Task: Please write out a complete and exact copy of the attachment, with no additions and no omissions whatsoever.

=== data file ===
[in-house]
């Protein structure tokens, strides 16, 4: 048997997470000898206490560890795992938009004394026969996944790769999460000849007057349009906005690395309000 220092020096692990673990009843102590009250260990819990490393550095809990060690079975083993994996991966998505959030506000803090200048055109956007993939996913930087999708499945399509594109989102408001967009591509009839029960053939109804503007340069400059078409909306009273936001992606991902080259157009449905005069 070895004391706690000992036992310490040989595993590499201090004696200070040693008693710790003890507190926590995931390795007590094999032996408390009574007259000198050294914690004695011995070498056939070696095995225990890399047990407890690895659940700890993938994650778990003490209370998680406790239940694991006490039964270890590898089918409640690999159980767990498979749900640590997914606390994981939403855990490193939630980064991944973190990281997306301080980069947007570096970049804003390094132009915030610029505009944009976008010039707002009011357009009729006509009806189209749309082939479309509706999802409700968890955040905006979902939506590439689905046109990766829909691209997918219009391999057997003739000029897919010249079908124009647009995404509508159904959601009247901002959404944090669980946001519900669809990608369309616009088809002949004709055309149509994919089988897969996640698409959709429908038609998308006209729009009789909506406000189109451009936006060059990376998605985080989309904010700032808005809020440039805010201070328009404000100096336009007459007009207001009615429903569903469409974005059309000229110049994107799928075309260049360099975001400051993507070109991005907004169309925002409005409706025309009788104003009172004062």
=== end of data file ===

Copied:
[in-house]
């Protein structure tokens, strides 16, 4: 048997997470000898206490560890795992938009004394026969996944790769999460000849007057349009906005690395309000 220092020096692990673990009843102590009250260990819990490393550095809990060690079975083993994996991966998505959030506000803090200048055109956007993939996913930087999708499945399509594109989102408001967009591509009839029960053939109804503007340069400059078409909306009273936001992606991902080259157009449905005069 070895004391706690000992036992310490040989595993590499201090004696200070040693008693710790003890507190926590995931390795007590094999032996408390009574007259000198050294914690004695011995070498056939070696095995225990890399047990407890690895659940700890993938994650778990003490209370998680406790239940694991006490039964270890590898089918409640690999159980767990498979749900640590997914606390994981939403855990490193939630980064991944973190990281997306301080980069947007570096970049804003390094132009915030610029505009944009976008010039707002009011357009009729006509009806189209749309082939479309509706999802409700968890955040905006979902939506590439689905046109990766829909691209997918219009391999057997003739000029897919010249079908124009647009995404509508159904959601009247901002959404944090669980946001519900669809990608369309616009088809002949004709055309149509994919089988897969996640698409959709429908038609998308006209729009009789909506406000189109451009936006060059990376998605985080989309904010700032808005809020440039805010201070328009404000100096336009007459007009207001009615429903569903469409974005059309000229110049994107799928075309260049360099975001400051993507070109991005907004169309925002409005409706025309009788104003009172004062």